* Genentech provides EPS, revenue forecasts through 2018
* Says Avastin sales could reach $10 bln by 2015
* Shares off 3 pct
(Adds CFO, analyst comments, updates shares)
By Bill Berkrot
NEW YORK, March 2 Genentech Inc provided
earnings and revenue growth projections for every year through
2018 and said its cancer drug Avastin could reach $10 billion
in annual sales by 2015, as it aimed to demonstrate that the
company is worth far more than Roche is willing to pay for it.
Genentech DNA.N Chief Executive Arthur Levinson opened an
annual meeting with analysts and investors at a New York hotel
on Monday by telling investors that Roche's offer of $86.50 per
share does not "adequately reflect the value and future
potential of Genentech's business."
Swiss drugmaker Roche Holding AG ROG.VX is attempting to
acquire the 44 percent of Genentech it does not already own for
about $42 billion.
"I don't think there's any risk that the tender won't be
rejected," said Cowen & Co analyst Eric Schmidt.
Chief Financial Officer David Ebersman drew applause from
investors when he put up a slide of Roche's development
pipeline thoroughly dominated by Genentech programs.
The acquisition would give Roche full control of
Genentech's medicines and pipeline. It currently holds rights
to sell the drugs outside the United States.
The CFO outlined several areas in which Genentech disagrees
with Roche's valuation of the company, including projected tax
rates, future pricing, Avastin's potential and competition.
The world's second-largest biotechnology company pushed up
the date of the meeting to make its case ahead of the initial
March 12 expiration date of Roche's tender offer, and gave best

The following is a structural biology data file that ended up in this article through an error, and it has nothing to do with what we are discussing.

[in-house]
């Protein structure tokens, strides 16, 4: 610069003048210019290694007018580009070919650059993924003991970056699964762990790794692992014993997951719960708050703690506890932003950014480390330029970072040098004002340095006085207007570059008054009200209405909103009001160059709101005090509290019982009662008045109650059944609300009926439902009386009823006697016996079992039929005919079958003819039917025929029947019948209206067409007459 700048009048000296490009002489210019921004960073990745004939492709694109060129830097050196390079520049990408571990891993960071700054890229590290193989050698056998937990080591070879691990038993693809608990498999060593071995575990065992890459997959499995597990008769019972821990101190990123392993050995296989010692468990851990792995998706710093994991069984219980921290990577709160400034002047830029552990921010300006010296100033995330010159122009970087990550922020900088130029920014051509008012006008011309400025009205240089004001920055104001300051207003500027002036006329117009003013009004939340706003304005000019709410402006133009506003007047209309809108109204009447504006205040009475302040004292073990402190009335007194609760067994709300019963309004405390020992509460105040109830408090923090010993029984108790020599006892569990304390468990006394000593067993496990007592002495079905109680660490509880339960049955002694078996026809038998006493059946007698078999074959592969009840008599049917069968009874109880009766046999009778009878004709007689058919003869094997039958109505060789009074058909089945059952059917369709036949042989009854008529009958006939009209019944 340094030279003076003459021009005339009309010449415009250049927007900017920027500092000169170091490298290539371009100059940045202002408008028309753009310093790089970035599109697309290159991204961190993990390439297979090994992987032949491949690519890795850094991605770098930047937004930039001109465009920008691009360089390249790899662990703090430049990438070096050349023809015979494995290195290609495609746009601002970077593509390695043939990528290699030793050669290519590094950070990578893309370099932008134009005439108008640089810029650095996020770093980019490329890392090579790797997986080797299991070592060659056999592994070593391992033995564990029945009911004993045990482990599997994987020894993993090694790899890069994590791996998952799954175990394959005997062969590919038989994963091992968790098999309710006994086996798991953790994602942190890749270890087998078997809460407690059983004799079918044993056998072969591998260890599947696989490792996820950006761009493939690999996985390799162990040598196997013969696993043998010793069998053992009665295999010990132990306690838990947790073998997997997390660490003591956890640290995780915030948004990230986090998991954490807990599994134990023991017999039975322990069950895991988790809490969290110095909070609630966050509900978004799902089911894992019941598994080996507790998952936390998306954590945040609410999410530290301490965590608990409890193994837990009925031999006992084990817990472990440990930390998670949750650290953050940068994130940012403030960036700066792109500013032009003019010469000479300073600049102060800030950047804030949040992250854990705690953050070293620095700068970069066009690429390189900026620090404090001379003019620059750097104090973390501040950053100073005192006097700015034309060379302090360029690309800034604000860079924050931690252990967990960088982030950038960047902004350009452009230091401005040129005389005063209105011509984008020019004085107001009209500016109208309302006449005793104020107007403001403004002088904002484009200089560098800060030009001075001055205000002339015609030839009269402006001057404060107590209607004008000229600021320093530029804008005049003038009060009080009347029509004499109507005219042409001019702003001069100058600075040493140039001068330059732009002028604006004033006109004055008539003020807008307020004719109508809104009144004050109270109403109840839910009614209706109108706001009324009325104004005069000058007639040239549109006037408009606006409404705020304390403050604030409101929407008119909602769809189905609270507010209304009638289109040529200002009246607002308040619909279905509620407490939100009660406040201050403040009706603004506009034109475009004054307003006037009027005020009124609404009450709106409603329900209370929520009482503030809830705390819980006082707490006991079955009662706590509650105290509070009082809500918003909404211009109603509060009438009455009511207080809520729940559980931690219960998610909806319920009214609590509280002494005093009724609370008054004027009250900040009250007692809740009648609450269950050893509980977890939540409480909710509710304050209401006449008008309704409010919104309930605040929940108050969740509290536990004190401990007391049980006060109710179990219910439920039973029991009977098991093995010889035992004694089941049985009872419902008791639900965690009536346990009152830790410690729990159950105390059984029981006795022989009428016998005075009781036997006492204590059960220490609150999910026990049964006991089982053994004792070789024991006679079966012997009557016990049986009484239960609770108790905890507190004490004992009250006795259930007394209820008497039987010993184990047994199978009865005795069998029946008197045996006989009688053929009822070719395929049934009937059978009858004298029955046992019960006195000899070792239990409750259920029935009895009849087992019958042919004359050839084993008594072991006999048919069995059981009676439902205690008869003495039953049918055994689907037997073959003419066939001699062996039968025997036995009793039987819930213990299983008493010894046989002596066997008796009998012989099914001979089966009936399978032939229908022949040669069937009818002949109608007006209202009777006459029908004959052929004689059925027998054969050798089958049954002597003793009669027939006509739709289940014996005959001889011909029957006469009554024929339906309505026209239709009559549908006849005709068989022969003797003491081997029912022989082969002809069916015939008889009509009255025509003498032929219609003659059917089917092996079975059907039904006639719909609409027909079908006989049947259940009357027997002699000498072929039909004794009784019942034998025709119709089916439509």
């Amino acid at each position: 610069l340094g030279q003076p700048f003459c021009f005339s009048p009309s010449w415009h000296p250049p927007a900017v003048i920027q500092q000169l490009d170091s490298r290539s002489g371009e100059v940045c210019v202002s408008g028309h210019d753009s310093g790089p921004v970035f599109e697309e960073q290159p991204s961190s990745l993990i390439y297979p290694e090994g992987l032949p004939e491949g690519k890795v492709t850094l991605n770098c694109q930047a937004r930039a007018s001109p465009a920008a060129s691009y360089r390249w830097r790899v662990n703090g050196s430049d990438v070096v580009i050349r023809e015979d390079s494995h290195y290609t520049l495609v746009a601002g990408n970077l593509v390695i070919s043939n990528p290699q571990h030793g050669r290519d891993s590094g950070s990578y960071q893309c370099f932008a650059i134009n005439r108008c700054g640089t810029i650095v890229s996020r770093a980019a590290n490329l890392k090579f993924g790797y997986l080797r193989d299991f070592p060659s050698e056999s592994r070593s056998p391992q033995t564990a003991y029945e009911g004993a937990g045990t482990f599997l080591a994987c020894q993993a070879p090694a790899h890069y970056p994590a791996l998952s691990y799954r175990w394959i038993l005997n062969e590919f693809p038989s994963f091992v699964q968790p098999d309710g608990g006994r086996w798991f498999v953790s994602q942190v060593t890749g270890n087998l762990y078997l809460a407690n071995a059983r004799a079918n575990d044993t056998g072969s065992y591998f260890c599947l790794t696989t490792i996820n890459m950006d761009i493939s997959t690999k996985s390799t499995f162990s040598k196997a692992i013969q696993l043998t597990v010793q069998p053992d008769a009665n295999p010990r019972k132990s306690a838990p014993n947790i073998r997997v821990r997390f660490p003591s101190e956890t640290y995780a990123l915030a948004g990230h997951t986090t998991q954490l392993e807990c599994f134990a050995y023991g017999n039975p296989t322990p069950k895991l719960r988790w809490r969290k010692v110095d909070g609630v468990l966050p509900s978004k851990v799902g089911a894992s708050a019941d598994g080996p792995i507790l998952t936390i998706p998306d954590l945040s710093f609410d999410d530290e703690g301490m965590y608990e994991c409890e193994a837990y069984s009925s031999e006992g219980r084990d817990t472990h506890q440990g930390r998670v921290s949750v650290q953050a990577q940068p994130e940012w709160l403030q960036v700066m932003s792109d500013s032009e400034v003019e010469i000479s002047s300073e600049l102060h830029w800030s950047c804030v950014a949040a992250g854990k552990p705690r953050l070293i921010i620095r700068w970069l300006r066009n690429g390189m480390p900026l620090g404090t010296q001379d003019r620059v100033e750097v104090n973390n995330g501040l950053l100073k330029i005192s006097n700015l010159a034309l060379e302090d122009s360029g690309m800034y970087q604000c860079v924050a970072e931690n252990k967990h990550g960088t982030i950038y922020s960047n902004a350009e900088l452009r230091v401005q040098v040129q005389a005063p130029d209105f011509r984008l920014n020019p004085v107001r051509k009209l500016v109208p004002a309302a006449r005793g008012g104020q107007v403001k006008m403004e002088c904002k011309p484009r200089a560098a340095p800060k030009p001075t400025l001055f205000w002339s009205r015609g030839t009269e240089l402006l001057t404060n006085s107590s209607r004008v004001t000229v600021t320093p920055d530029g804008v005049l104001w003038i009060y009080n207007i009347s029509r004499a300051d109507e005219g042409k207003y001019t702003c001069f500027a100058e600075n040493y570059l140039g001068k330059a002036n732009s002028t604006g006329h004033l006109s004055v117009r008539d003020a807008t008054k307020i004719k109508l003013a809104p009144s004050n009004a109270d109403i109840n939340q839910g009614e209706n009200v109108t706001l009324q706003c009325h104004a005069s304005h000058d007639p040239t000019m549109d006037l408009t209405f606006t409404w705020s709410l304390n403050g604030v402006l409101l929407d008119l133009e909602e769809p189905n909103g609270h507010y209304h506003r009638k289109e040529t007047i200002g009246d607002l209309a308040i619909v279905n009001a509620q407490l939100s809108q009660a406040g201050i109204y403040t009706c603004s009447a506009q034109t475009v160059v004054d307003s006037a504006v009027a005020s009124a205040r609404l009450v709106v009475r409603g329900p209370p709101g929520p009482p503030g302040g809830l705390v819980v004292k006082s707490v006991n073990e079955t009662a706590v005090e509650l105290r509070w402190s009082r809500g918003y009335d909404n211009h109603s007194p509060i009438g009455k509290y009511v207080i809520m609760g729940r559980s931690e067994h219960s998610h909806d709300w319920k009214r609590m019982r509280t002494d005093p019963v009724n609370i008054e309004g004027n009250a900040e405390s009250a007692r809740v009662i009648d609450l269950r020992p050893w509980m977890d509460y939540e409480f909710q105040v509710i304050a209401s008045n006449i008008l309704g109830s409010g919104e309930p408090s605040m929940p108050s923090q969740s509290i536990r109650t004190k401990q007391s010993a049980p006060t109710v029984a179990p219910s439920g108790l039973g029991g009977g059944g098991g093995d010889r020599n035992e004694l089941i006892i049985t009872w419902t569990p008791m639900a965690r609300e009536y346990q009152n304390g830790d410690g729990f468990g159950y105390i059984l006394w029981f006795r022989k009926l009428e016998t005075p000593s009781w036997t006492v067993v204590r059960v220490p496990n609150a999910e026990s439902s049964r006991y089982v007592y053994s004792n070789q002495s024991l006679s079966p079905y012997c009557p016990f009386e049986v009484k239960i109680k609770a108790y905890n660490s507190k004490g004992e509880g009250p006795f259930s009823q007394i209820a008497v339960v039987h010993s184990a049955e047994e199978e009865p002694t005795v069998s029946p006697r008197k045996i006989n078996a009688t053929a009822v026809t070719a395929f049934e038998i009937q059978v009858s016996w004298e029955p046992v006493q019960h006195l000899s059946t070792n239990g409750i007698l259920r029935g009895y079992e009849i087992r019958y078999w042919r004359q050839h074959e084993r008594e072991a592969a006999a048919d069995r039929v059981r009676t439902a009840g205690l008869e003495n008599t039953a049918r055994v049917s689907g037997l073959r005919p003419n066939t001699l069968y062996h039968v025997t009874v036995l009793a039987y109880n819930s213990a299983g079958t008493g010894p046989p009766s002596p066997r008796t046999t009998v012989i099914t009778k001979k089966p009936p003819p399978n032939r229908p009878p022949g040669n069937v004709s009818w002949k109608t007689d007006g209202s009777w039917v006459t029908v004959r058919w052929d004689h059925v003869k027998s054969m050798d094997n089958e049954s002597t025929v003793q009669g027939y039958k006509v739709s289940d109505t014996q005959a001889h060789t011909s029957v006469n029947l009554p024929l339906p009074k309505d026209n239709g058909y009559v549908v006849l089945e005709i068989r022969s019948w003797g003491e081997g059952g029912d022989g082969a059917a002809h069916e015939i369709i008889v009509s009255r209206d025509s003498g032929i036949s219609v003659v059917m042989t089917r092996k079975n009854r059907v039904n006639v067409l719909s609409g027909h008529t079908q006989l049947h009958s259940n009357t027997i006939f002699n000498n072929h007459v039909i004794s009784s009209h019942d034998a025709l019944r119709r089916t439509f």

case projections of its future potential.
Levinson declined to state what he thought a fair price for
the remainder of the company might be. "But it ain't $86.50, I
can tell you that," he told Reuters.
But with a late winter snowstorm as a backdrop, Genentech
provided an avalanche of information about its research, future
product prospects, wealth of patents and financial picture
intended to demonstrate the inadequacy of the Roche offer.
"We view the meeting as a cogent argument that Genentech
investors should hold their shares for what we believe will be
a raised bid from Roche," said Geoff Meacham, an analyst for
The company forecast 2009 earnings, excluding items, of
$3.85 per share, growing to $12.86 per share by 2018. Genentech
expects U.S. sales this year of $10.7 billion, rising to $22.1
billion by 2018.
Genentech in January forecast a 2009 earnings range of
$3.55 per share to $3.90 per share.
Susan Desmond-Hellman, product development chief, said
Genentech has 25 new molecular entities in development; and
Avastin, the company's most important growth driver, could be
approved for 20 additional uses by 2015.
She said she is "cautiously optimistic" about the outcome
of a key trial of Avastin in colon cancer patients who have
undergone surgery. That information is due next month.
Analysts believe positive results from that study, which
could lead to Avastin's expanded use in earlier stage colon
cancer patients, would likely drive Genentech's share price
well beyond Roche's current offer.
The company expects a steady drumbeat of Avastin data over
the next few years, including a trio of studies in breast
cancer following surgery. The drug is being studied in several
cancers and is awaiting a U.S. approval decision for use in
Commercial operations chief Ian Clark said Avastin alone
has the potential for $10 billion in annual sales by 2015
should all of its clinical programs prove successful.
The company outlined an aggressive program against
Alzheimer's disease, potential new uses for its eye disease
drug Lucentis and other newer cancer treatments showing early
promise. Lucentis sales could reach $2.1 billion by 2018, Clark
Genentech shares were down 3.4 percent to $82.66 in
afternoon trading on the New York Stock Exchange -- slightly
less of a decline than the broader markets.
"The stock held up pretty well over the past couple of
weeks when the market was in freefall, so 3 percent isn't a
particularly significant move these days," Schmidt said.
(Additional reporting by Toni Clarke in Boston; Editing by
Derek Caney, Gerald E. McCormick)